The film is a slow, directionless anti-thriller that never manages to build tension or establish any stakes.
The sobriety of its vision serves as a conscious respite from the hyperbolic hate machine of modern American culture.
Scott Cooper’s film moves at a funereal pace, implicitly celebrating its sluggishness as a mark of integrity.
Ron Howard’s adaptation retains the essential inanity of author Dan Brown’s source material.
The stark atmosphere and the intimate focus on character drama keeps the action on a muted emotional keel.
Round and round Gillian Anderson’s Blanche DuBois goes, and where she stops, everyone knows.
The Program is flashier and more self-conscious than many biopics, but it’s ultimately just as hollow.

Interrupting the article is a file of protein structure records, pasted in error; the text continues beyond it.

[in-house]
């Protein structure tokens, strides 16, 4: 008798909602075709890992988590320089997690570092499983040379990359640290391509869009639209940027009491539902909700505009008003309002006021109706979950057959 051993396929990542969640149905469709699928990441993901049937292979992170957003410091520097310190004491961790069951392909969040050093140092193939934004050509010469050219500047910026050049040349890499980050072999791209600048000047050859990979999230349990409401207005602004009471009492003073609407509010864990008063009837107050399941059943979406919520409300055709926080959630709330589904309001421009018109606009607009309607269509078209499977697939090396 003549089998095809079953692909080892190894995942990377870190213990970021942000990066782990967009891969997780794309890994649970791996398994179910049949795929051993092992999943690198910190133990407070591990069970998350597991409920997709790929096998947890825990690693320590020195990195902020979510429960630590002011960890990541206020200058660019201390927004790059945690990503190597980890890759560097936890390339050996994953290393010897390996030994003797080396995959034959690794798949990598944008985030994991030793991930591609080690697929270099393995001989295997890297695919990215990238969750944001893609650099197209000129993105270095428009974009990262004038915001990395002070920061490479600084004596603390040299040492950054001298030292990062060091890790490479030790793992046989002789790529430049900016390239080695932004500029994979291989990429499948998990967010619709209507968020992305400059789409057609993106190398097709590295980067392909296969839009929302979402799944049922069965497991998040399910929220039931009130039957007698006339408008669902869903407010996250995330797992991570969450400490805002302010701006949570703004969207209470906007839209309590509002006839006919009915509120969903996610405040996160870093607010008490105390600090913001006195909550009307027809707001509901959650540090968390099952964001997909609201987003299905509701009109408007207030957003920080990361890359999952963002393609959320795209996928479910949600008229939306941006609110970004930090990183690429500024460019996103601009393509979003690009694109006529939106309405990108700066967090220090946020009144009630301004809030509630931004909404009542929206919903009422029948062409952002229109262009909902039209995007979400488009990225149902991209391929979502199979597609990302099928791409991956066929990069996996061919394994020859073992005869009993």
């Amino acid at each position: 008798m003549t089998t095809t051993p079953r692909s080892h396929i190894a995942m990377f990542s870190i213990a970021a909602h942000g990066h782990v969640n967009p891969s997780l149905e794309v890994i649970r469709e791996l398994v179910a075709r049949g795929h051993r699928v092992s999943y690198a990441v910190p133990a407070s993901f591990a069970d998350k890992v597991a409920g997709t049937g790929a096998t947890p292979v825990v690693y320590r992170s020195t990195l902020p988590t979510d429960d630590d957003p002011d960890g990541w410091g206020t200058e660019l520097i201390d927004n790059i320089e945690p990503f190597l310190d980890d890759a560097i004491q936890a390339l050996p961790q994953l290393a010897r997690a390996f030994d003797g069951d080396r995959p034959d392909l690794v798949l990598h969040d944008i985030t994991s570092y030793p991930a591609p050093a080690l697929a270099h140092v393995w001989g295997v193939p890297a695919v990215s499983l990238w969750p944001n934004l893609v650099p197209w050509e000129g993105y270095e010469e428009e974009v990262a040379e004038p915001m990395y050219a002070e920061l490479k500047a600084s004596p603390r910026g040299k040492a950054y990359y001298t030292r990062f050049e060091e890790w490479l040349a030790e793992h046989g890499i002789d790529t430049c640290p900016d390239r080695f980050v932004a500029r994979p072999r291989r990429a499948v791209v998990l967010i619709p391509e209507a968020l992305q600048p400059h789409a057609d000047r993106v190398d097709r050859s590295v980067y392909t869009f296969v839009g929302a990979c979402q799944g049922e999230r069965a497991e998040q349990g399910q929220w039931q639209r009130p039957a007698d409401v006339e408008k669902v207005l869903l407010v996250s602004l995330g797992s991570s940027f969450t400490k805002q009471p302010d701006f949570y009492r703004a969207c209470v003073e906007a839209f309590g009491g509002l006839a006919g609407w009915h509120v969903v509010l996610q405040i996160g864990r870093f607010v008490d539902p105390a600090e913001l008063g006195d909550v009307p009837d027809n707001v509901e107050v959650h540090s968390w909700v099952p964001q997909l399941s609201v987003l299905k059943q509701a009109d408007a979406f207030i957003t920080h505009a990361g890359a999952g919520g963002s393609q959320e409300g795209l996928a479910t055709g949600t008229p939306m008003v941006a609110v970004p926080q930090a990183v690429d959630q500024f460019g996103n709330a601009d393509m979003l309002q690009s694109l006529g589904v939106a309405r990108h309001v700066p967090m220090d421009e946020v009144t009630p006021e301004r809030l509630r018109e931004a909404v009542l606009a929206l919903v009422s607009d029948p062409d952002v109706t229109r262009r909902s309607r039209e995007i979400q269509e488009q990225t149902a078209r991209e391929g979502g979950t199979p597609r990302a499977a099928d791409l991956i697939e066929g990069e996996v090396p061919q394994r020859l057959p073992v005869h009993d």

It boasts a Greatest Generation nostalgia so thoroughgoing it might as well be called Boys Becoming Men.
Like his prior The Kingdom, Peter Berg’s film pretends to dabble in a frothy moral ambiguity, swiftly betraying its true aims with trigger-happy jingoism.
An overmatched star and a scarcity of eccentricity sink this hip-lit origin story from director John Krokidas.
The film’s highly calculated beauty suffocates rather than elevates the story’s emotional underpinnings.
The film is a smartly written, deeply engaging portrait of a movement just about to begin.